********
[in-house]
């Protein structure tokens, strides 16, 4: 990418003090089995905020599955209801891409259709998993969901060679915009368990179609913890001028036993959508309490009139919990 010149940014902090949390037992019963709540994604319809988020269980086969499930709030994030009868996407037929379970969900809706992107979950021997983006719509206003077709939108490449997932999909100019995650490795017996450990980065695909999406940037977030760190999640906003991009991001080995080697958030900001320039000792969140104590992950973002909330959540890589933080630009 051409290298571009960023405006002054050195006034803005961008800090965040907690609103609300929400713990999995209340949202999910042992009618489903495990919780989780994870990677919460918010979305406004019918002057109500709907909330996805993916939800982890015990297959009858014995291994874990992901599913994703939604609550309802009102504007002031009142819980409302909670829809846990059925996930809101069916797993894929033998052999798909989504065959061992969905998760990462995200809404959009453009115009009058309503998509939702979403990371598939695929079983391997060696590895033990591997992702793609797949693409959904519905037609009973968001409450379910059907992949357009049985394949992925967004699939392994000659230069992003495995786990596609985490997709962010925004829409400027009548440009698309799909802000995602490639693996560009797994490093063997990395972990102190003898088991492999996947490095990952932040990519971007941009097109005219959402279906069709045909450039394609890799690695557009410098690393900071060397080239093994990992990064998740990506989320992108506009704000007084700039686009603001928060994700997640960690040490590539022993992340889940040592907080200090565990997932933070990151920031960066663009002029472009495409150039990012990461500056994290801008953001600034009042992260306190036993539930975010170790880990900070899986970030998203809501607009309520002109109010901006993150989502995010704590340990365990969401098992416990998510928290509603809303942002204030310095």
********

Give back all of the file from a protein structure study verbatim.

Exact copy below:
[in-house]
């Protein structure tokens, strides 16, 4: 990418003090089995905020599955209801891409259709998993969901060679915009368990179609913890001028036993959508309490009139919990 010149940014902090949390037992019963709540994604319809988020269980086969499930709030994030009868996407037929379970969900809706992107979950021997983006719509206003077709939108490449997932999909100019995650490795017996450990980065695909999406940037977030760190999640906003991009991001080995080697958030900001320039000792969140104590992950973002909330959540890589933080630009 051409290298571009960023405006002054050195006034803005961008800090965040907690609103609300929400713990999995209340949202999910042992009618489903495990919780989780994870990677919460918010979305406004019918002057109500709907909330996805993916939800982890015990297959009858014995291994874990992901599913994703939604609550309802009102504007002031009142819980409302909670829809846990059925996930809101069916797993894929033998052999798909989504065959061992969905998760990462995200809404959009453009115009009058309503998509939702979403990371598939695929079983391997060696590895033990591997992702793609797949693409959904519905037609009973968001409450379910059907992949357009049985394949992925967004699939392994000659230069992003495995786990596609985490997709962010925004829409400027009548440009698309799909802000995602490639693996560009797994490093063997990395972990102190003898088991492999996947490095990952932040990519971007941009097109005219959402279906069709045909450039394609890799690695557009410098690393900071060397080239093994990992990064998740990506989320992108506009704000007084700039686009603001928060994700997640960690040490590539022993992340889940040592907080200090565990997932933070990151920031960066663009002029472009495409150039990012990461500056994290801008953001600034009042992260306190036993539930975010170790880990900070899986970030998203809501607009309520002109109010901006993150989502995010704590340990365990969401098992416990998510928290509603809303942002204030310095």